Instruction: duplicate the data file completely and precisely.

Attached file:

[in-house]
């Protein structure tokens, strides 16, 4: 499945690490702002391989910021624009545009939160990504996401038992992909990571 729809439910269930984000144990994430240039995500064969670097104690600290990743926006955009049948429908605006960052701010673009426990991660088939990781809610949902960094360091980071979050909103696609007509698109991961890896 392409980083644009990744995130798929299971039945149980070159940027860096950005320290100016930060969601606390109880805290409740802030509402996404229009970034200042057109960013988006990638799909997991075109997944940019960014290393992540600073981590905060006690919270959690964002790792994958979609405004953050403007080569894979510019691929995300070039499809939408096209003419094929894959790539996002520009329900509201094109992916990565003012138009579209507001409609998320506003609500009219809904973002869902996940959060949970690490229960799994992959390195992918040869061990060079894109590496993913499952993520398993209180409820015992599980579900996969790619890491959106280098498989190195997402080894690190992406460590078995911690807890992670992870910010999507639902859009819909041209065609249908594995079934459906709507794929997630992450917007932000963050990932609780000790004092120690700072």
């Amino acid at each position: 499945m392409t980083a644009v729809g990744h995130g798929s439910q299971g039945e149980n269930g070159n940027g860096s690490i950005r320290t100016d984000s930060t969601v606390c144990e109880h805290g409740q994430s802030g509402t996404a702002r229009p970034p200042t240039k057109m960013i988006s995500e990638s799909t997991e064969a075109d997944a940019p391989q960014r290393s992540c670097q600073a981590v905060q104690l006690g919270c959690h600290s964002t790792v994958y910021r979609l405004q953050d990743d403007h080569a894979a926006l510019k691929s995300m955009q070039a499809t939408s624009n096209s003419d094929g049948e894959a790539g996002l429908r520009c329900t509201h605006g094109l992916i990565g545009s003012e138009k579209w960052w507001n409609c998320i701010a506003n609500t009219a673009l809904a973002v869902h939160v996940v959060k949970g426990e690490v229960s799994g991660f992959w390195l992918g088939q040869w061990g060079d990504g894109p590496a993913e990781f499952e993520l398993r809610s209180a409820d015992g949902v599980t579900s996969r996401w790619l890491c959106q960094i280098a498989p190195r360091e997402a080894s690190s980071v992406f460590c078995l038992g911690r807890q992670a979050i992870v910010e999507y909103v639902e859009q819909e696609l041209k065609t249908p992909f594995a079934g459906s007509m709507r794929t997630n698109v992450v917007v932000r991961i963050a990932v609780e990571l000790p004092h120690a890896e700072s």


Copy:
[in-house]
């Protein structure tokens, strides 16, 4: 499945690490702002391989910021624009545009939160990504996401038992992909990571 729809439910269930984000144990994430240039995500064969670097104690600290990743926006955009049948429908605006960052701010673009426990991660088939990781809610949902960094360091980071979050909103696609007509698109991961890896 392409980083644009990744995130798929299971039945149980070159940027860096950005320290100016930060969601606390109880805290409740802030509402996404229009970034200042057109960013988006990638799909997991075109997944940019960014290393992540600073981590905060006690919270959690964002790792994958979609405004953050403007080569894979510019691929995300070039499809939408096209003419094929894959790539996002520009329900509201094109992916990565003012138009579209507001409609998320506003609500009219809904973002869902996940959060949970690490229960799994992959390195992918040869061990060079894109590496993913499952993520398993209180409820015992599980579900996969790619890491959106280098498989190195997402080894690190992406460590078995911690807890992670992870910010999507639902859009819909041209065609249908594995079934459906709507794929997630992450917007932000963050990932609780000790004092120690700072």
């Amino acid at each position: 499945m392409t980083a644009v729809g990744h995130g798929s439910q299971g039945e149980n269930g070159n940027g860096s690490i950005r320290t100016d984000s930060t969601v606390c144990e109880h805290g409740q994430s802030g509402t996404a702002r229009p970034p200042t240039k057109m960013i988006s995500e990638s799909t997991e064969a075109d997944a940019p391989q960014r290393s992540c670097q600073a981590v905060q104690l006690g919270c959690h600290s964002t790792v994958y910021r979609l405004q953050d990743d403007h080569a894979a926006l510019k691929s995300m955009q070039a499809t939408s624009n096209s003419d094929g049948e894959a790539g996002l429908r520009c329900t509201h605006g094109l992916i990565g545009s003012e138009k579209w960052w507001n409609c998320i701010a506003n609500t009219a673009l809904a973002v869902h939160v996940v959060k949970g426990e690490v229960s799994g991660f992959w390195l992918g088939q040869w061990g060079d990504g894109p590496a993913e990781f499952e993520l398993r809610s209180a409820d015992g949902v599980t579900s996969r996401w790619l890491c959106q960094i280098a498989p190195r360091e997402a080894s690190s980071v992406f460590c078995l038992g911690r807890q992670a979050i992870v910010e999507y909103v639902e859009q819909e696609l041209k065609t249908p992909f594995a079934g459906s007509m709507r794929t997630n698109v992450v917007v932000r991961i963050a990932v609780e990571l000790p004092h120690a890896e700072s």